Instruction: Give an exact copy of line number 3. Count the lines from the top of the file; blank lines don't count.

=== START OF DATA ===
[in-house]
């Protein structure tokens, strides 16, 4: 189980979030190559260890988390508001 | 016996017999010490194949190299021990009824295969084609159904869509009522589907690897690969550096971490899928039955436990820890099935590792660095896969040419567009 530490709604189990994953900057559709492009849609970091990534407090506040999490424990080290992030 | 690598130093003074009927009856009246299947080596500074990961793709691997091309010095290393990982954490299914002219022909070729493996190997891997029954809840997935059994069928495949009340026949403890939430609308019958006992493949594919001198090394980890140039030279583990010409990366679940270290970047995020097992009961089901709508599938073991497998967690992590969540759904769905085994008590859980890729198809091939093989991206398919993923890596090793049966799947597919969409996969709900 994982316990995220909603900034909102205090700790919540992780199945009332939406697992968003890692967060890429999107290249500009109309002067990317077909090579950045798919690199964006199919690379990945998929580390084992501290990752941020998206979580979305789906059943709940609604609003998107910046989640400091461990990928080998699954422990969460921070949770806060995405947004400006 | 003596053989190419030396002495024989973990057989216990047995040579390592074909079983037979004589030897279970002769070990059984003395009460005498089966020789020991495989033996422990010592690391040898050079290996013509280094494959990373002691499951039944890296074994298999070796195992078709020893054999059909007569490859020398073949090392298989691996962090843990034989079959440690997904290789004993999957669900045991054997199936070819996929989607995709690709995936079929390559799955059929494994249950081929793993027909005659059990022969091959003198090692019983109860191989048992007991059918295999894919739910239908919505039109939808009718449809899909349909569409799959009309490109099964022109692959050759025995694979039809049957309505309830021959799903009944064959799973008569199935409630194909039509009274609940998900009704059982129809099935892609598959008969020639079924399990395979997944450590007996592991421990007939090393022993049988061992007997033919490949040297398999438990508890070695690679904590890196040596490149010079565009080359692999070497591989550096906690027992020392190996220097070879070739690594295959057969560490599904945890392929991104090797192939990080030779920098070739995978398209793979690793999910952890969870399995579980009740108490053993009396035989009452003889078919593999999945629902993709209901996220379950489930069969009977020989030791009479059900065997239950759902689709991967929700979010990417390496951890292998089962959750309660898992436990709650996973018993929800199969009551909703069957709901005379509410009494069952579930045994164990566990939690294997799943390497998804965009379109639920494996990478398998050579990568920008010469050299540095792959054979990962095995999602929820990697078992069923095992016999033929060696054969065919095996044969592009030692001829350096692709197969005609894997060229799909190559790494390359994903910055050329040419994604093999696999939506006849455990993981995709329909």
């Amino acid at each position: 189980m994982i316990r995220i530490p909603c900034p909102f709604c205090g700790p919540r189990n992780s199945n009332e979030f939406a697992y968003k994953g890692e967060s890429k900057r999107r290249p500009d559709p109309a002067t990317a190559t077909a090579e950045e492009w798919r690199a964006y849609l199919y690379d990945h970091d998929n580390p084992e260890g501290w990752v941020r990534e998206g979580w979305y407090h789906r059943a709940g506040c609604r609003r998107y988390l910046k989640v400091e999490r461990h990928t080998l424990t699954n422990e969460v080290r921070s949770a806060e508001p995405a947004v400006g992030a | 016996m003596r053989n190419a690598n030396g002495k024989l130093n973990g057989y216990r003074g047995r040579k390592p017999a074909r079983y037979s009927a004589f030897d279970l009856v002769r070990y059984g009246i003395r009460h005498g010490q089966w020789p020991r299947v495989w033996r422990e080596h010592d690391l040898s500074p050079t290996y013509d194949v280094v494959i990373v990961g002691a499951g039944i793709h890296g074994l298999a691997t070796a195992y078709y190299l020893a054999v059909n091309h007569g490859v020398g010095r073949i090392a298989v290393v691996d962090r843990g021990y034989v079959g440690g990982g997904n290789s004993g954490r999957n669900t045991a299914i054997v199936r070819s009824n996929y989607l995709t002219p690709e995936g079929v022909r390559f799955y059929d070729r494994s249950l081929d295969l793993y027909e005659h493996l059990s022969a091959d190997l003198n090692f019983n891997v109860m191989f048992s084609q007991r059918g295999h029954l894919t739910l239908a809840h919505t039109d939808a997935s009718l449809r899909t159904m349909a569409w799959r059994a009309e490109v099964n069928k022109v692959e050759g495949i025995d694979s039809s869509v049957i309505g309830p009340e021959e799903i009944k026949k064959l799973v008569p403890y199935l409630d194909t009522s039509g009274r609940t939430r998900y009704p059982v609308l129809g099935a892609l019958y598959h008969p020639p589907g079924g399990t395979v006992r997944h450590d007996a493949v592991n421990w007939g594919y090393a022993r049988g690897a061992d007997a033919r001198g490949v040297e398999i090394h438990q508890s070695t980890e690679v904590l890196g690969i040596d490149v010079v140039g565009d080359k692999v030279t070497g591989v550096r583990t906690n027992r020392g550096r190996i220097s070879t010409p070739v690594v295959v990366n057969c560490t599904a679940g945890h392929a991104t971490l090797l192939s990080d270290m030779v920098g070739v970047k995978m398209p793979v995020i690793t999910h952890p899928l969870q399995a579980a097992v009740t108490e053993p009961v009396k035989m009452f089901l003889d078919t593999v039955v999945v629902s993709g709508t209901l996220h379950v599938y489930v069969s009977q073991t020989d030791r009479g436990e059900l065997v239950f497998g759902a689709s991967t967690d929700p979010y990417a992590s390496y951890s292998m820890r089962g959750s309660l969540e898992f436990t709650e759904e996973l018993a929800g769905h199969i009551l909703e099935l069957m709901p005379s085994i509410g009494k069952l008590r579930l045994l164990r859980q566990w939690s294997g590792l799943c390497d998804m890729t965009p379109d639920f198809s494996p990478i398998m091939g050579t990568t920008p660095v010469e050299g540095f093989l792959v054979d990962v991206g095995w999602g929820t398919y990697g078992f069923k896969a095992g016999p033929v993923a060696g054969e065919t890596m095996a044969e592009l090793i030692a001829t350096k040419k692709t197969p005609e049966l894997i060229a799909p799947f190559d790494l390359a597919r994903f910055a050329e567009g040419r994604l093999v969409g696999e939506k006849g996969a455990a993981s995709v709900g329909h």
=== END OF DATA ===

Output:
């Amino acid at each position: 189980m994982i316990r995220i530490p909603c900034p909102f709604c205090g700790p919540r189990n992780s199945n009332e979030f939406a697992y968003k994953g890692e967060s890429k900057r999107r290249p500009d559709p109309a002067t990317a190559t077909a090579e950045e492009w798919r690199a964006y849609l199919y690379d990945h970091d998929n580390p084992e260890g501290w990752v941020r990534e998206g979580w979305y407090h789906r059943a709940g506040c609604r609003r998107y988390l910046k989640v400091e999490r461990h990928t080998l424990t699954n422990e969460v080290r921070s949770a806060e508001p995405a947004v400006g992030a | 016996m003596r053989n190419a690598n030396g002495k024989l130093n973990g057989y216990r003074g047995r040579k390592p017999a074909r079983y037979s009927a004589f030897d279970l009856v002769r070990y059984g009246i003395r009460h005498g010490q089966w020789p020991r299947v495989w033996r422990e080596h010592d690391l040898s500074p050079t290996y013509d194949v280094v494959i990373v990961g002691a499951g039944i793709h890296g074994l298999a691997t070796a195992y078709y190299l020893a054999v059909n091309h007569g490859v020398g010095r073949i090392a298989v290393v691996d962090r843990g021990y034989v079959g440690g990982g997904n290789s004993g954490r999957n669900t045991a299914i054997v199936r070819s009824n996929y989607l995709t002219p690709e995936g079929v022909r390559f799955y059929d070729r494994s249950l081929d295969l793993y027909e005659h493996l059990s022969a091959d190997l003198n090692f019983n891997v109860m191989f048992s084609q007991r059918g295999h029954l894919t739910l239908a809840h919505t039109d939808a997935s009718l449809r899909t159904m349909a569409w799959r059994a009309e490109v099964n069928k022109v692959e050759g495949i025995d694979s039809s869509v049957i309505g309830p009340e021959e799903i009944k026949k064959l799973v008569p403890y199935l409630d194909t009522s039509g009274r609940t939430r998900y009704p059982v609308l129809g099935a892609l019958y598959h008969p020639p589907g079924g399990t395979v006992r997944h450590d007996a493949v592991n421990w007939g594919y090393a022993r049988g690897a061992d007997a033919r001198g490949v040297e398999i090394h438990q508890s070695t980890e690679v904590l890196g690969i040596d490149v010079v140039g565009d080359k692999v030279t070497g591989v550096r583990t906690n027992r020392g550096r190996i220097s070879t010409p070739v690594v295959v990366n057969c560490t599904a679940g945890h392929a991104t971490l090797l192939s990080d270290m030779v920098g070739v970047k995978m398209p793979v995020i690793t999910h952890p899928l969870q399995a579980a097992v009740t108490e053993p009961v009396k035989m009452f089901l003889d078919t593999v039955v999945v629902s993709g709508t209901l996220h379950v599938y489930v069969s009977q073991t020989d030791r009479g436990e059900l065997v239950f497998g759902a689709s991967t967690d929700p979010y990417a992590s390496y951890s292998m820890r089962g959750s309660l969540e898992f436990t709650e759904e996973l018993a929800g769905h199969i009551l909703e099935l069957m709901p005379s085994i509410g009494k069952l008590r579930l045994l164990r859980q566990w939690s294997g590792l799943c390497d998804m890729t965009p379109d639920f198809s494996p990478i398998m091939g050579t990568t920008p660095v010469e050299g540095f093989l792959v054979d990962v991206g095995w999602g929820t398919y990697g078992f069923k896969a095992g016999p033929v993923a060696g054969e065919t890596m095996a044969e592009l090793i030692a001829t350096k040419k692709t197969p005609e049966l894997i060229a799909p799947f190559d790494l390359a597919r994903f910055a050329e567009g040419r994604l093999v969409g696999e939506k006849g996969a455990a993981s995709v709900g329909h």